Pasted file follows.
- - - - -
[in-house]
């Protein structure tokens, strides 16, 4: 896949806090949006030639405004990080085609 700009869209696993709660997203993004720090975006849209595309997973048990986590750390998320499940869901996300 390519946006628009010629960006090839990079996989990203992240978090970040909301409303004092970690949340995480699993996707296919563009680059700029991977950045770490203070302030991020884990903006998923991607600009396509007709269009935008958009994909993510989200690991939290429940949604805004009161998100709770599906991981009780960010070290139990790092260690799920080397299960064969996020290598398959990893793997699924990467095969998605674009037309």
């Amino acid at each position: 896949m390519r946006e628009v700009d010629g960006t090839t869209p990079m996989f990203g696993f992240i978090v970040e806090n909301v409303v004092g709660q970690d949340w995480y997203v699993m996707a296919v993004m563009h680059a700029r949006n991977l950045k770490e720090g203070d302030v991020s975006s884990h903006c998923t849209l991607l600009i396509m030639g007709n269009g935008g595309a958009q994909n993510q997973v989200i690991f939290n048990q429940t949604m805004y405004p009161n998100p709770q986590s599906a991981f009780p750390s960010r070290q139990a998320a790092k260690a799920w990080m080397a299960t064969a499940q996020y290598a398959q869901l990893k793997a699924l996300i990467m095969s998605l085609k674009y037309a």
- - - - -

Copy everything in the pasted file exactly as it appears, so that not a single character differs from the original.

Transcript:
[in-house]
């Protein structure tokens, strides 16, 4: 896949806090949006030639405004990080085609 700009869209696993709660997203993004720090975006849209595309997973048990986590750390998320499940869901996300 390519946006628009010629960006090839990079996989990203992240978090970040909301409303004092970690949340995480699993996707296919563009680059700029991977950045770490203070302030991020884990903006998923991607600009396509007709269009935008958009994909993510989200690991939290429940949604805004009161998100709770599906991981009780960010070290139990790092260690799920080397299960064969996020290598398959990893793997699924990467095969998605674009037309």
């Amino acid at each position: 896949m390519r946006e628009v700009d010629g960006t090839t869209p990079m996989f990203g696993f992240i978090v970040e806090n909301v409303v004092g709660q970690d949340w995480y997203v699993m996707a296919v993004m563009h680059a700029r949006n991977l950045k770490e720090g203070d302030v991020s975006s884990h903006c998923t849209l991607l600009i396509m030639g007709n269009g935008g595309a958009q994909n993510q997973v989200i690991f939290n048990q429940t949604m805004y405004p009161n998100p709770q986590s599906a991981f009780p750390s960010r070290q139990a998320a790092k260690a799920w990080m080397a299960t064969a499940q996020y290598a398959q869901l990893k793997a699924l996300i990467m095969s998605l085609k674009y037309a």